Describing himself as a “Rural Modernist,” McArthur Binion is known for his paintings that encapsulate both simplicity and complexity. Our Fall 2019 sale of African-American Fine Art on October 8 features a stunning mid career work by Binion that captures his laborious technique and beckons the viewer in for a closer look.
In his use of “simplicism”—a term he coined for his work—Binion only employs the necessary tools that force him to engage in hard work and focus. His work in simplicism involves a grueling application process that results in textured surfaces. Examples of this practice were seen in many of the works in the Simplicism series exhibited at G.R. N’Namdi Gallery in Detroit in 2004. With this process and material, Binion’s undertaking becomes the image itself. Here he is interested in provoking viewers with questions and answers through the use of geometric structures and textured surfaces that display a straightforward idea— achieved through hard work.
“I understand the power of painting as a historical document; as an engagement with formal concerns; as a record of what the hand of artist can and cannot do in the age of mechanical representation; as a struggle with the authority of memory and the media…”
McArthur Binion in a catalogue introduction for his 2004 exhibition Simplicism.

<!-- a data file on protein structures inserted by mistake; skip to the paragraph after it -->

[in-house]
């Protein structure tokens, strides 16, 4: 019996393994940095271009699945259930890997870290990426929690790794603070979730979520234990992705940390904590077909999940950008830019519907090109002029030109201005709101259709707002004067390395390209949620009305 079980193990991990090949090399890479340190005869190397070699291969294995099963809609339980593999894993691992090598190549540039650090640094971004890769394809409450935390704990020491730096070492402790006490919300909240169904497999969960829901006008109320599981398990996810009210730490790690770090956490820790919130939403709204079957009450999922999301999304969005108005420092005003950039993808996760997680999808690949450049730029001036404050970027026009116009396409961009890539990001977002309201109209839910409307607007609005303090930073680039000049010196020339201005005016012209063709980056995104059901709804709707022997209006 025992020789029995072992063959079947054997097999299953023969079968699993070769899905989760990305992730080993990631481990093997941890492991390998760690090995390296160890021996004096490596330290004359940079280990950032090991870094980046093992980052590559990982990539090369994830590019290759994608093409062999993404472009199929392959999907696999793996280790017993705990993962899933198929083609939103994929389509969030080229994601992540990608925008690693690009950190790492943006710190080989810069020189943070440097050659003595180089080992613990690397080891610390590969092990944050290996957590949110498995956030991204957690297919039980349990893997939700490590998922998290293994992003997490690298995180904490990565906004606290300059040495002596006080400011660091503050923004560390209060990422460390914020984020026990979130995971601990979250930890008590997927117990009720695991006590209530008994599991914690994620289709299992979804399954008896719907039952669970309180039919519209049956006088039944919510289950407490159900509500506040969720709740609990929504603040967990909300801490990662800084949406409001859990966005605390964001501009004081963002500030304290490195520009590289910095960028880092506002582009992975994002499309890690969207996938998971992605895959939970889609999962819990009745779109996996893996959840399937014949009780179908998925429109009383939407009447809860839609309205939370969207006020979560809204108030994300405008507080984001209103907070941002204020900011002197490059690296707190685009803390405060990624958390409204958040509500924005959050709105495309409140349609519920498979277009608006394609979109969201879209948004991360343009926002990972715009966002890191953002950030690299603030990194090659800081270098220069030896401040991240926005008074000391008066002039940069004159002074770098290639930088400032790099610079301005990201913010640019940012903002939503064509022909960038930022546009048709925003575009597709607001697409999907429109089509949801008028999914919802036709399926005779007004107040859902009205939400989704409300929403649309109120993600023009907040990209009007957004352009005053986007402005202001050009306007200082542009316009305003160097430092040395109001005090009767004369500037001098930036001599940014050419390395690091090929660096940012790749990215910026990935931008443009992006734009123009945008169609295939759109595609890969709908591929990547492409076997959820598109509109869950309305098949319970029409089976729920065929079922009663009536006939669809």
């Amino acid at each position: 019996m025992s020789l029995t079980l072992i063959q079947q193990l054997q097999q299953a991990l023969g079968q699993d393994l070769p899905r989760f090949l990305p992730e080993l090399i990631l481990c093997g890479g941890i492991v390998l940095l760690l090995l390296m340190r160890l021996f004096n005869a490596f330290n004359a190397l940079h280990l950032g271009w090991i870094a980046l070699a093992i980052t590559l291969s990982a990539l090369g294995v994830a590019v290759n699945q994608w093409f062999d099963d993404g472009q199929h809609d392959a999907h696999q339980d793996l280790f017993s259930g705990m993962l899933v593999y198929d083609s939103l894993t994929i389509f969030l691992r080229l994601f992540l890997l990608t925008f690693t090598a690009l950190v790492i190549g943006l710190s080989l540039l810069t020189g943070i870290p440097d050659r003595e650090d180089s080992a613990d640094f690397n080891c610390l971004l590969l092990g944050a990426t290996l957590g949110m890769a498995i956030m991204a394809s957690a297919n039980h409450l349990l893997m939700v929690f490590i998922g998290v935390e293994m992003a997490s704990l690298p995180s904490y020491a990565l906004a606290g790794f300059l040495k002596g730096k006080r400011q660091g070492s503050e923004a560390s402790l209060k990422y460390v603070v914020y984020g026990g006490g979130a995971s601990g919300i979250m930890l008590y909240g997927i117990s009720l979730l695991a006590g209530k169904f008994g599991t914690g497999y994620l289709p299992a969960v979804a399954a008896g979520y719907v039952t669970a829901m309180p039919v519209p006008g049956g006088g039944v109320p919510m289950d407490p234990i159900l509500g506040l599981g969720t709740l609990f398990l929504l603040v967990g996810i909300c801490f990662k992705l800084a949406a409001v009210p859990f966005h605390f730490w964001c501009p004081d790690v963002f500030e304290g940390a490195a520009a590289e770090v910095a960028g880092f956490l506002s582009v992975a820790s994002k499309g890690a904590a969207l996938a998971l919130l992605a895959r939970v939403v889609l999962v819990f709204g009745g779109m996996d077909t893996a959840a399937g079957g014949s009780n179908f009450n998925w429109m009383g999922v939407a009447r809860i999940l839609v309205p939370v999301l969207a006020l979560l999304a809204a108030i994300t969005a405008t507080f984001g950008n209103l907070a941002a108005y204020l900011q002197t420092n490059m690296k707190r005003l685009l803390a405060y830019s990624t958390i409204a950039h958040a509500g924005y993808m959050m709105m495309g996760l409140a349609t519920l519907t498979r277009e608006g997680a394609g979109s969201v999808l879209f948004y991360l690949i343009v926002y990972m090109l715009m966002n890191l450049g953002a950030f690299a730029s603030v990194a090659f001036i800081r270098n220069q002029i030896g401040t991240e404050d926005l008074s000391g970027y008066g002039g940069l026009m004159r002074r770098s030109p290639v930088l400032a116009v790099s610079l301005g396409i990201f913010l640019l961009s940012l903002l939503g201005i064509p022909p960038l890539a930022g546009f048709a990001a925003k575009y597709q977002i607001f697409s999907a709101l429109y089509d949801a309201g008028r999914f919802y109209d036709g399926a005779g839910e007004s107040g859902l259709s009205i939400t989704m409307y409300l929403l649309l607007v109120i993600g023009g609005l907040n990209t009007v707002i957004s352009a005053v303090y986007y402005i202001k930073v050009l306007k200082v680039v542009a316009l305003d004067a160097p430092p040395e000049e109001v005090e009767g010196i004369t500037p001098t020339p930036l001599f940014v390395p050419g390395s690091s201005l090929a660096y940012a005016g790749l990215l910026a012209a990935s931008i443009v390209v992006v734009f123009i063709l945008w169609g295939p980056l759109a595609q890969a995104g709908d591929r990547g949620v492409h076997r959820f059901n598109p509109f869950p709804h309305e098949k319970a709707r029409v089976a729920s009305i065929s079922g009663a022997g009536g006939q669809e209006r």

About the Artist
Born in Mississippi in 1946, McArthur Binion moved to Detroit, Michigan at a young age with his parents during a time when many African-American families were migrating to the north. He received his BFA from Wayne State University in Detroit in 1971 and his MFA from the Cranbrook Academy of Art in Bloomfield Hills two years later.
Though Binion started his career in writing, he was always influenced by art, language and music, and much of his work from the 1970s features musical compositions and grids. Binion was inspired by modernist masters such as Kasimir Malevich, Piet Mondrian and Wilfredo Lam, as well as his own Southern African-American heritage—reflected in his mother’s quilts, West African textiles, and the rhythms of black music.
McArthur Binion’s mid career work from the early 2000s developed into textured monochromatic paintings, layered with paint sticks and crayons. The technique can be seen in his first work to come up at Swann in our Fall 2019 sale of African-American Fine Art: Macon: Blue, 2004 (pictured above). The tondo painting encompasses the painstaking task of repetition, forming the surface of the painting. Though this process is not visible at first glance, it adds both complexity and simplicity that gives Macon: Blue its sleek but rigorous appearance.